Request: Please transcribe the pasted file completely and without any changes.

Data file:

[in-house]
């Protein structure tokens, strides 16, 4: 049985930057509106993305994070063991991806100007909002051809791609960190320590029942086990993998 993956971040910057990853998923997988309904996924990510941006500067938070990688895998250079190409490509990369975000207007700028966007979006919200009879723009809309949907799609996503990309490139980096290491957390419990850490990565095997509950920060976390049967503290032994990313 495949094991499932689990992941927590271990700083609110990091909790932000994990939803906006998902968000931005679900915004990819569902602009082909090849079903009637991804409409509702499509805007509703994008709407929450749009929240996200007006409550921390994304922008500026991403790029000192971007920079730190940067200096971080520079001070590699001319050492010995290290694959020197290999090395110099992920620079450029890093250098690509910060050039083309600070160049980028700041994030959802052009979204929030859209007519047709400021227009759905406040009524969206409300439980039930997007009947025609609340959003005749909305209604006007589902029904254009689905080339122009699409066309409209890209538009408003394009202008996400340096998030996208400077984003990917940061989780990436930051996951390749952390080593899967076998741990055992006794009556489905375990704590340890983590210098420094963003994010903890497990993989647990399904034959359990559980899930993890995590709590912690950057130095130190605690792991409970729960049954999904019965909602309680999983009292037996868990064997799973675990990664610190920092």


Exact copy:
[in-house]
């Protein structure tokens, strides 16, 4: 049985930057509106993305994070063991991806100007909002051809791609960190320590029942086990993998 993956971040910057990853998923997988309904996924990510941006500067938070990688895998250079190409490509990369975000207007700028966007979006919200009879723009809309949907799609996503990309490139980096290491957390419990850490990565095997509950920060976390049967503290032994990313 495949094991499932689990992941927590271990700083609110990091909790932000994990939803906006998902968000931005679900915004990819569902602009082909090849079903009637991804409409509702499509805007509703994008709407929450749009929240996200007006409550921390994304922008500026991403790029000192971007920079730190940067200096971080520079001070590699001319050492010995290290694959020197290999090395110099992920620079450029890093250098690509910060050039083309600070160049980028700041994030959802052009979204929030859209007519047709400021227009759905406040009524969206409300439980039930997007009947025609609340959003005749909305209604006007589902029904254009689905080339122009699409066309409209890209538009408003394009202008996400340096998030996208400077984003990917940061989780990436930051996951390749952390080593899967076998741990055992006794009556489905375990704590340890983590210098420094963003994010903890497990993989647990399904034959359990559980899930993890995590709590912690950057130095130190605690792991409970729960049954999904019965909602309680999983009292037996868990064997799973675990990664610190920092």